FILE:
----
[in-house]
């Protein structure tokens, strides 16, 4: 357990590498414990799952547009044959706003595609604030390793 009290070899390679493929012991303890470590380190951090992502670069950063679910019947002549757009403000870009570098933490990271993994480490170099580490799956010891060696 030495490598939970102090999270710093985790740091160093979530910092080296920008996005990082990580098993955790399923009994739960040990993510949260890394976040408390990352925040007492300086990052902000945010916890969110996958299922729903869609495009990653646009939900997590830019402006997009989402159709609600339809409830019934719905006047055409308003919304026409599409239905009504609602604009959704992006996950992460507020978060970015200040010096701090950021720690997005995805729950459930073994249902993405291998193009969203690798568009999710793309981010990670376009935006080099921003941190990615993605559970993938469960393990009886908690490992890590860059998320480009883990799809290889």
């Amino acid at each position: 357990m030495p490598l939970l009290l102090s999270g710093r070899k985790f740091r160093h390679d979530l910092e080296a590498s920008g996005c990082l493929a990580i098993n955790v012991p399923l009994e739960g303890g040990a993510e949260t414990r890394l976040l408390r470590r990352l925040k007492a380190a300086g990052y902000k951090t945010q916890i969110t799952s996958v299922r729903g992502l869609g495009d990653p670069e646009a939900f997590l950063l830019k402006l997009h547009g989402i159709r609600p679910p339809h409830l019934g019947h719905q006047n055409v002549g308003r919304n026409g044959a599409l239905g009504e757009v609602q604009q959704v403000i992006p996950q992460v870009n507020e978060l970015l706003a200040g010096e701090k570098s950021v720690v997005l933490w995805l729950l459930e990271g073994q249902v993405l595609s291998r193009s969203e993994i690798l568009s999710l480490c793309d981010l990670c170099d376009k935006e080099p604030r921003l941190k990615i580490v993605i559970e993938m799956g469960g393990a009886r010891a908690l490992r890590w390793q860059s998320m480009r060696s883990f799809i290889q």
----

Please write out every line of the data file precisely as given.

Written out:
[in-house]
């Protein structure tokens, strides 16, 4: 357990590498414990799952547009044959706003595609604030390793 009290070899390679493929012991303890470590380190951090992502670069950063679910019947002549757009403000870009570098933490990271993994480490170099580490799956010891060696 030495490598939970102090999270710093985790740091160093979530910092080296920008996005990082990580098993955790399923009994739960040990993510949260890394976040408390990352925040007492300086990052902000945010916890969110996958299922729903869609495009990653646009939900997590830019402006997009989402159709609600339809409830019934719905006047055409308003919304026409599409239905009504609602604009959704992006996950992460507020978060970015200040010096701090950021720690997005995805729950459930073994249902993405291998193009969203690798568009999710793309981010990670376009935006080099921003941190990615993605559970993938469960393990009886908690490992890590860059998320480009883990799809290889």
């Amino acid at each position: 357990m030495p490598l939970l009290l102090s999270g710093r070899k985790f740091r160093h390679d979530l910092e080296a590498s920008g996005c990082l493929a990580i098993n955790v012991p399923l009994e739960g303890g040990a993510e949260t414990r890394l976040l408390r470590r990352l925040k007492a380190a300086g990052y902000k951090t945010q916890i969110t799952s996958v299922r729903g992502l869609g495009d990653p670069e646009a939900f997590l950063l830019k402006l997009h547009g989402i159709r609600p679910p339809h409830l019934g019947h719905q006047n055409v002549g308003r919304n026409g044959a599409l239905g009504e757009v609602q604009q959704v403000i992006p996950q992460v870009n507020e978060l970015l706003a200040g010096e701090k570098s950021v720690v997005l933490w995805l729950l459930e990271g073994q249902v993405l595609s291998r193009s969203e993994i690798l568009s999710l480490c793309d981010l990670c170099d376009k935006e080099p604030r921003l941190k990615i580490v993605i559970e993938m799956g469960g393990a009886r010891a908690l490992r890590w390793q860059s998320m480009r060696s883990f799809i290889q």